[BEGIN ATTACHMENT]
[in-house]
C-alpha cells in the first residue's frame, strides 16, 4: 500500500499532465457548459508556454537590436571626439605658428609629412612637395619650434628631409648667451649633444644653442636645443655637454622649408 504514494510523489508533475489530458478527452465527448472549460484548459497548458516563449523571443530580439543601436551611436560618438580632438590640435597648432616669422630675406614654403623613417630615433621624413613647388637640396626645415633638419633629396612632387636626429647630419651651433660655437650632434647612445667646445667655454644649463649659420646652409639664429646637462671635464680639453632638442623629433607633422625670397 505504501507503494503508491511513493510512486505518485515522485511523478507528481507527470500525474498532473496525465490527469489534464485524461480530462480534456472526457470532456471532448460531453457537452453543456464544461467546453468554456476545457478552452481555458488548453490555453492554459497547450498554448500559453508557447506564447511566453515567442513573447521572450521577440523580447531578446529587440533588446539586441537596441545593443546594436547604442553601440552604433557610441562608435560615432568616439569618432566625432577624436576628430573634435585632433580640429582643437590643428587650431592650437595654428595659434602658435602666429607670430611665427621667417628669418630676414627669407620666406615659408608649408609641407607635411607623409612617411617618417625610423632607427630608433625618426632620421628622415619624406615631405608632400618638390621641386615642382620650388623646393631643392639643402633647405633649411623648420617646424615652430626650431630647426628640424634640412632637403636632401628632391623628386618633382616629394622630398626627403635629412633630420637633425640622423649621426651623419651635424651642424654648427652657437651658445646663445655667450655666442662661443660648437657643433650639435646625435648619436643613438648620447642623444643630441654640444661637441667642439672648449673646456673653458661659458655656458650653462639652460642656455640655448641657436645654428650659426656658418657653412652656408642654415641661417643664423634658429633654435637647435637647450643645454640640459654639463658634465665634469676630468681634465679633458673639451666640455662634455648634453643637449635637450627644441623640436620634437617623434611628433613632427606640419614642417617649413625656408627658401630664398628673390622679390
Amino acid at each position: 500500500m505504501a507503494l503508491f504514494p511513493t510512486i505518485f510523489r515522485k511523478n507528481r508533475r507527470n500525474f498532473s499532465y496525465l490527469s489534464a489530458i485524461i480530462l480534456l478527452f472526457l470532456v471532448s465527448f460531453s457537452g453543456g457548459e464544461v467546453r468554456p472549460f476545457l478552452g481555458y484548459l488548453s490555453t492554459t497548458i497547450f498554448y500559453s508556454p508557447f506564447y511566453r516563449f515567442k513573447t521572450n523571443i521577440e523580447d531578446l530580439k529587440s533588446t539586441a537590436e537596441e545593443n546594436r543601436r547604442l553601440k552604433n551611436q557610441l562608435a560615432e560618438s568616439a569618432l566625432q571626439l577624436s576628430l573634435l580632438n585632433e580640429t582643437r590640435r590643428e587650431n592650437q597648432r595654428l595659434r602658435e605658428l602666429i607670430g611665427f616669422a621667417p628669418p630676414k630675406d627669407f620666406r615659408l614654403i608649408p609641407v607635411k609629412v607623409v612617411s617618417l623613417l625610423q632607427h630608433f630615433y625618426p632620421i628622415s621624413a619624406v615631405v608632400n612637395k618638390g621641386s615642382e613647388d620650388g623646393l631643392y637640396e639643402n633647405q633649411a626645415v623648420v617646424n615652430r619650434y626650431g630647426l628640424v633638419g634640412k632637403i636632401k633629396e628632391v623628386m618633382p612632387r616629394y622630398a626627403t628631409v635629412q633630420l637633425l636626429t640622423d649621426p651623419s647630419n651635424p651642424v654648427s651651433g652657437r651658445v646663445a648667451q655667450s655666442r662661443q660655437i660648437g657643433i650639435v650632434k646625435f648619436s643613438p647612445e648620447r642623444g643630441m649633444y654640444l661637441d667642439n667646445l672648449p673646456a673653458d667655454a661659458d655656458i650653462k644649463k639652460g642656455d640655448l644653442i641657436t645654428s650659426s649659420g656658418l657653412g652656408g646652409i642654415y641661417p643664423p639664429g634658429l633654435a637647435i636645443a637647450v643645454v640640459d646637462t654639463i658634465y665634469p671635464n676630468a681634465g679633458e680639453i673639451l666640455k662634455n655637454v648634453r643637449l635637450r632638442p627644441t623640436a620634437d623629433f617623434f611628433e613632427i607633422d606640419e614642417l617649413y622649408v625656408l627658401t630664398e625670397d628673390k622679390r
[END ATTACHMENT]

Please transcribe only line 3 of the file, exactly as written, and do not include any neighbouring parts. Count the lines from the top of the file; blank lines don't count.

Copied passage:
Amino acid at each position: 500500500m505504501a507503494l503508491f504514494p511513493t510512486i505518485f510523489r515522485k511523478n507528481r508533475r507527470n500525474f498532473s499532465y496525465l490527469s489534464a489530458i485524461i480530462l480534456l478527452f472526457l470532456v471532448s465527448f460531453s457537452g453543456g457548459e464544461v467546453r468554456p472549460f476545457l478552452g481555458y484548459l488548453s490555453t492554459t497548458i497547450f498554448y500559453s508556454p508557447f506564447y511566453r516563449f515567442k513573447t521572450n523571443i521577440e523580447d531578446l530580439k529587440s533588446t539586441a537590436e537596441e545593443n546594436r543601436r547604442l553601440k552604433n551611436q557610441l562608435a560615432e560618438s568616439a569618432l566625432q571626439l577624436s576628430l573634435l580632438n585632433e580640429t582643437r590640435r590643428e587650431n592650437q597648432r595654428l595659434r602658435e605658428l602666429i607670430g611665427f616669422a621667417p628669418p630676414k630675406d627669407f620666406r615659408l614654403i608649408p609641407v607635411k609629412v607623409v612617411s617618417l623613417l625610423q632607427h630608433f630615433y625618426p632620421i628622415s621624413a619624406v615631405v608632400n612637395k618638390g621641386s615642382e613647388d620650388g623646393l631643392y637640396e639643402n633647405q633649411a626645415v623648420v617646424n615652430r619650434y626650431g630647426l628640424v633638419g634640412k632637403i636632401k633629396e628632391v623628386m618633382p612632387r616629394y622630398a626627403t628631409v635629412q633630420l637633425l636626429t640622423d649621426p651623419s647630419n651635424p651642424v654648427s651651433g652657437r651658445v646663445a648667451q655667450s655666442r662661443q660655437i660648437g657643433i650639435v650632434k646625435f648619436s643613438p647612445e648620447r642623444g643630441m649633444y654640444l661637441d667642439n667646445l672648449p673646456a673653458d667655454a661659458d655656458i650653462k644649463k639652460g642656455d640655448l644653442i641657436t645654428s650659426s649659420g656658418l657653412g652656408g646652409i642654415y641661417p643664423p639664429g634658429l633654435a637647435i636645443a637647450v643645454v640640459d646637462t654639463i658634465y665634469p671635464n676630468a681634465g679633458e680639453i673639451l666640455k662634455n655637454v648634453r643637449l635637450r632638442p627644441t623640436a620634437d623629433f617623434f611628433e613632427i607633422d606640419e614642417l617649413y622649408v625656408l627658401t630664398e625670397d628673390k622679390r